When bottlenose dolphins give birth, others surround it for protection. Itís

very dangerous to give birth in the ocean, especially for dolphins. Sharks are drawn

to the blood, and thereís nothing they like more than a nice baby dolphin. It must

be hard for the shark though. With the group of dolphins surrounding the mother,

he canít get through to the baby. After the calf is born, the group of dolphins and

mother help it up to the surface to get itís first breath of air. The calf and mother

are very close for about sixteen months. Mother dolphins can also give birth on

their own; they donít need the help of the others.


Female bottle-nosed dolphins give birth every two to three years. They

become sexually mature around age five and 12, whereas for males it's between ten

and twelve. Gestation lasts a full year, and births occur from February to

May and September to November in Florida. In European waters, births take place

midsummer.


Bottlenose dolphins live up to about fifty years and can weigh up to 330-440

pounds. They can be as long as 13 feet! The bottlenose dolphins have a long beak

like nose, a falcate dorsal fin, and very sharp teeth. They have one blowhole at the

top of their head. They need to breath about once every two minutes, but can hold

their breath up to six minutes.


Dolphins use high-pitched whistles and ďclicksĒ to generate sound waves.

The waves go through the water and bounce off of objects, sending an echo back to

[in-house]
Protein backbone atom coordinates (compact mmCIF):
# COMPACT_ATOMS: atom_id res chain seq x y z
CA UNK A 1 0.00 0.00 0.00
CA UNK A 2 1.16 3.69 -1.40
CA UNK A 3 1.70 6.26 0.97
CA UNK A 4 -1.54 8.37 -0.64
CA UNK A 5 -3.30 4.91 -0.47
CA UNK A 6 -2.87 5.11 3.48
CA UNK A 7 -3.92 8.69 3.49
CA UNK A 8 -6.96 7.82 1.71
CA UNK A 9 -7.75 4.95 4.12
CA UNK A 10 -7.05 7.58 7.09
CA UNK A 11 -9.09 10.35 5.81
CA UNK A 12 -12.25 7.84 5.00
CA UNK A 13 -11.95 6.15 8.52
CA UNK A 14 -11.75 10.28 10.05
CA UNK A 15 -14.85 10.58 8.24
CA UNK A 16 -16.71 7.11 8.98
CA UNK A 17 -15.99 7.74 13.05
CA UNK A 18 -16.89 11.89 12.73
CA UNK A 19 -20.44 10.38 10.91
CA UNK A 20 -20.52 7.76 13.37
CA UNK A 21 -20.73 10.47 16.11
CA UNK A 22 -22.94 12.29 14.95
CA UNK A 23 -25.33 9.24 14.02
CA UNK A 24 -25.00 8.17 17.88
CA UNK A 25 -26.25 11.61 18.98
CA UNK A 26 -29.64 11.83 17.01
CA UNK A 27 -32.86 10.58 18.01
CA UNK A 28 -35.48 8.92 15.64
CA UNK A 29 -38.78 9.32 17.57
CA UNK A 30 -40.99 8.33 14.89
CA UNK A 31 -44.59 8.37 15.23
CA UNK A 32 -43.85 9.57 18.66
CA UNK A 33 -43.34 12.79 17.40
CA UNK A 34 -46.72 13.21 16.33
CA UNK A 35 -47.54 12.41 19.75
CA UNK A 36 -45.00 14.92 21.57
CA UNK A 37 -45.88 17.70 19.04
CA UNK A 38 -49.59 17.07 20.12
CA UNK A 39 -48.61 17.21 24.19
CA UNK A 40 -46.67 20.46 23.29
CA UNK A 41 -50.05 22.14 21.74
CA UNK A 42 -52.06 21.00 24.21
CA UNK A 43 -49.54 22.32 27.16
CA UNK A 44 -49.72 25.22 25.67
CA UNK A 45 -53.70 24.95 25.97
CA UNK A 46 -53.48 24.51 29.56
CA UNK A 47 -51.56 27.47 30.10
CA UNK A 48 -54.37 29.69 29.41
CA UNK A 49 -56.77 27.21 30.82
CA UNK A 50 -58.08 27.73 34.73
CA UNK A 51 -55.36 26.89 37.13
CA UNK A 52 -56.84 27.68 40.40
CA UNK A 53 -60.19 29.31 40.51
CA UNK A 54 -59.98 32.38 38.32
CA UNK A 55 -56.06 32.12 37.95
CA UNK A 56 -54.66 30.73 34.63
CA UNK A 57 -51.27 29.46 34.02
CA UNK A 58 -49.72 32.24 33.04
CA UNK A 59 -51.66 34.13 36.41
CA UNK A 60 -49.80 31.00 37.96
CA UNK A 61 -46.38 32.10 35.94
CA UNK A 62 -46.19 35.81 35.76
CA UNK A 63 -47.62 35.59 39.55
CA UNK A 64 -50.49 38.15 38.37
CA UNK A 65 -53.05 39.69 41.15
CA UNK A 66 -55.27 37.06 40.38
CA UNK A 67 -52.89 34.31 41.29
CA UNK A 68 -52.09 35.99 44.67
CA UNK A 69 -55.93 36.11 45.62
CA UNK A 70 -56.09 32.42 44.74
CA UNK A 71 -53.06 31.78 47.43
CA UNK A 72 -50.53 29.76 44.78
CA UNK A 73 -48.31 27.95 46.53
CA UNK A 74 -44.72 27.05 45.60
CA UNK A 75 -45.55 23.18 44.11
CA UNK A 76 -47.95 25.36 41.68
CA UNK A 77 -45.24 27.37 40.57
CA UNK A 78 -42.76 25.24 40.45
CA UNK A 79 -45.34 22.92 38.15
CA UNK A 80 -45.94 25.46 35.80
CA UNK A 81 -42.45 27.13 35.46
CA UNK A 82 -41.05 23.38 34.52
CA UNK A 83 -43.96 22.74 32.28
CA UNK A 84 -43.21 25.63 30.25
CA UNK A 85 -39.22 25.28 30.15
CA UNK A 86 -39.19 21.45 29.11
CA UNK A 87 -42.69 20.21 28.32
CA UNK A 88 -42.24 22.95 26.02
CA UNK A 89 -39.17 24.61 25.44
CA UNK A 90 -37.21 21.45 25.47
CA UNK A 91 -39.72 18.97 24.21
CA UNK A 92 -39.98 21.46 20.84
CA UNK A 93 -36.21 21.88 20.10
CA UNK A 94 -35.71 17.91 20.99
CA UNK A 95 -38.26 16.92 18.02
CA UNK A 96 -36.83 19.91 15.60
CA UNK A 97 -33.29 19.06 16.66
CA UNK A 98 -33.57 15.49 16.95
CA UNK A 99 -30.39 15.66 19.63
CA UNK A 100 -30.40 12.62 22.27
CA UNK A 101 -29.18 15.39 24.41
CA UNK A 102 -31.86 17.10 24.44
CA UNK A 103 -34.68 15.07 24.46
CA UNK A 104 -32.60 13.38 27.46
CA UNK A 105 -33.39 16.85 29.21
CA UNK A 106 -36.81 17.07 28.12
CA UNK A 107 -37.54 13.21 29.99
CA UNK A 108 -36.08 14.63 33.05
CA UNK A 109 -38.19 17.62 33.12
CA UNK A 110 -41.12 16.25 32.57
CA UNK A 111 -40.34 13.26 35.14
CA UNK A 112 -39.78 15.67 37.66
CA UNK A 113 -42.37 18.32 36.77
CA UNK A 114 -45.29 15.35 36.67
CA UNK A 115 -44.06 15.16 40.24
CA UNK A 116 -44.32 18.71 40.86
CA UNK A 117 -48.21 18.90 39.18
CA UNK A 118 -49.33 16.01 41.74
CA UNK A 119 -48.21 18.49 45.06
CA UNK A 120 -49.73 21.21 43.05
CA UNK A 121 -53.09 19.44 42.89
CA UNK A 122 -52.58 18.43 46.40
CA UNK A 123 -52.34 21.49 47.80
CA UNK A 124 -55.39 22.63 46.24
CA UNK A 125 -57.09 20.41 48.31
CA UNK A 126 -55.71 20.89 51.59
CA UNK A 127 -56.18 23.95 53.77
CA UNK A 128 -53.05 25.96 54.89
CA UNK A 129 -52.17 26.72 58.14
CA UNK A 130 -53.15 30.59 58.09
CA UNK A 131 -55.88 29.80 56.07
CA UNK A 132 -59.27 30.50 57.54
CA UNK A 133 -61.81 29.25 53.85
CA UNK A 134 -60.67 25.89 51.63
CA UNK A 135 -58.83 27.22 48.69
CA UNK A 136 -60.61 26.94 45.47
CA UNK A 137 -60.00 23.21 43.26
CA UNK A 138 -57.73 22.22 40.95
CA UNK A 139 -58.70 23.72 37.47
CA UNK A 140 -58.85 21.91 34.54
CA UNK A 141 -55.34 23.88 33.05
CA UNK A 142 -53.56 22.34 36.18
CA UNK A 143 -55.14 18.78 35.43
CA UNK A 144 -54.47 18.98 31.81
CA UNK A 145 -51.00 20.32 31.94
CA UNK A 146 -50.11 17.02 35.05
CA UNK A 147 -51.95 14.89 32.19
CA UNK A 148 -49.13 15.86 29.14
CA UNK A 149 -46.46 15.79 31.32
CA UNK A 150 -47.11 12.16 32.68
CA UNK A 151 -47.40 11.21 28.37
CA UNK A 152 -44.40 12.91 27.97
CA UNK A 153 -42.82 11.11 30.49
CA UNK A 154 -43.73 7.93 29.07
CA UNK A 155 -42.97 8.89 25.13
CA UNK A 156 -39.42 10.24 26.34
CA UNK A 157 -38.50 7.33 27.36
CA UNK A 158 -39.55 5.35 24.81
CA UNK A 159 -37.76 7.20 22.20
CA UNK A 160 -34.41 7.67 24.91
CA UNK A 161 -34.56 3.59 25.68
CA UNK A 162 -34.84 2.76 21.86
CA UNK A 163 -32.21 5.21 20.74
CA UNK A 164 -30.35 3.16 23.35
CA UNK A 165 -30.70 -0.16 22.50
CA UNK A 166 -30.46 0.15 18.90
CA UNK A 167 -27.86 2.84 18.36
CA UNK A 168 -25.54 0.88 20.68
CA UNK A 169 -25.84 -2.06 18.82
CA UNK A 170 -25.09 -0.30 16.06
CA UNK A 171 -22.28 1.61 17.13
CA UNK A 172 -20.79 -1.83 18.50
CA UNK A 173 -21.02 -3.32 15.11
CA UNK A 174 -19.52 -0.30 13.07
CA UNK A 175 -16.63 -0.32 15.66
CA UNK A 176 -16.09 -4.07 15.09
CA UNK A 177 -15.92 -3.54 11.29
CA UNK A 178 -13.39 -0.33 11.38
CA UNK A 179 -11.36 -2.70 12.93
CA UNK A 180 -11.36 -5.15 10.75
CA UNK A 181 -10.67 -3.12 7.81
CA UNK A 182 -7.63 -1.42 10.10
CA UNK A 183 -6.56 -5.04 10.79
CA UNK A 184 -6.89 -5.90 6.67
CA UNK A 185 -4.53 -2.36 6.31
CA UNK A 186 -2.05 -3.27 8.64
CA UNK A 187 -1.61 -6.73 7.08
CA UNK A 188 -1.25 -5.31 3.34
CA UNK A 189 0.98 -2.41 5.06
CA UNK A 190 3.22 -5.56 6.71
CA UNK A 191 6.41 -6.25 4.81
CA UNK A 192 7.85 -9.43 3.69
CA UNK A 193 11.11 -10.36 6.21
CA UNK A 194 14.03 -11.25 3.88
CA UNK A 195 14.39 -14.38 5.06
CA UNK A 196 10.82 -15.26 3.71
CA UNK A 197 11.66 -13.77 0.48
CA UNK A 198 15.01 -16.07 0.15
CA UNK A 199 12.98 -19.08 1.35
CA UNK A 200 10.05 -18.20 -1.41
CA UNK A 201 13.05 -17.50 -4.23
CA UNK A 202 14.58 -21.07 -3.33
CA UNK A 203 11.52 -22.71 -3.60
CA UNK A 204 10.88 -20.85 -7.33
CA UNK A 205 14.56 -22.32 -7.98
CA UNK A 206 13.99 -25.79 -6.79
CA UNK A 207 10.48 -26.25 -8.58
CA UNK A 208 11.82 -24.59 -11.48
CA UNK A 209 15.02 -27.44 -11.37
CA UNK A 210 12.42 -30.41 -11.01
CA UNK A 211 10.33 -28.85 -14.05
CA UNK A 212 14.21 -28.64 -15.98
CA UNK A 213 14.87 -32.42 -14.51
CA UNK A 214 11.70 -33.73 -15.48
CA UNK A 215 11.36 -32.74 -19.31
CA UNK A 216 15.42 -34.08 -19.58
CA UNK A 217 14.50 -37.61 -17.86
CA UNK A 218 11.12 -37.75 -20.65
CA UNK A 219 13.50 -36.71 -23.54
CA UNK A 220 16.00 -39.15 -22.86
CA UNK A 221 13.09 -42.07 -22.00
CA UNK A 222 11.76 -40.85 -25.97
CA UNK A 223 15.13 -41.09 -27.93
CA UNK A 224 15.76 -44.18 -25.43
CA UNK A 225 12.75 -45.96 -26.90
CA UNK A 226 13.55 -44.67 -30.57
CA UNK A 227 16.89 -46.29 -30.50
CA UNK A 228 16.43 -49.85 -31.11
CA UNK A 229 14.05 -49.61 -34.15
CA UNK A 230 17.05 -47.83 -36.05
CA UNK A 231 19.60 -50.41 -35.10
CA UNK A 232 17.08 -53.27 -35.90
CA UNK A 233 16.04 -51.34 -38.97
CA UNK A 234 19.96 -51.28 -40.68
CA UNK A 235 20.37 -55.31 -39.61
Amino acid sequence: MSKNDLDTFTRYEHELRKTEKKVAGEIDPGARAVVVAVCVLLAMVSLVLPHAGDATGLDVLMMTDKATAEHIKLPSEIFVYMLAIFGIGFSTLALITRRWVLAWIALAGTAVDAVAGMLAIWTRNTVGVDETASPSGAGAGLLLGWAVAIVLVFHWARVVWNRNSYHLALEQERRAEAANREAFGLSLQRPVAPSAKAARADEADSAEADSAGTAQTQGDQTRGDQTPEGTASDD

the dolphin. The dolphin has adapted to know what the sounds mean when the echo

comes back. By using the echo, the dolphin can know how far it is away from him,

and the size and shape. This is called echolocation.


Bottlenose dolphins are famous for their ďsmile.Ē They have twenty to

twenty-six teeth. They are considered the most adaptable because they live in

harbors and ship channels around the world. They are very popular in shows at

zoos, marine parks and other tourist attractions.



They eat mainly fish from the surface of the water, squid, shrimp

and other invertebrates. They also eat at human fisheries, eating the catch that is

tossed back. When large schools of fish congregate, dolphins may form 'schools'

numbering several hundred animals to cooperate in the catching of fish. As the

dolphins approach a school, the fish try to scatter, but the dolphins, whistling

directions to each other, drive them into a dense mass and chow down. When there

arenít very many schools of fish, the dolphins become night time hunters, searching

for squid and bottom dwelling fish. At such times, dolphins hunt in small

groups instead of large.


The Coastal Atlantic, North Pacific, and the Indo-Pacific are homes to three

kinds of the bottlenose dolphin- Tursiops truncatus truncatus, T.t. gilli, and T.t.

aduncus. There are about forty different kinds of dolphins and itís close relative,

the porpoise.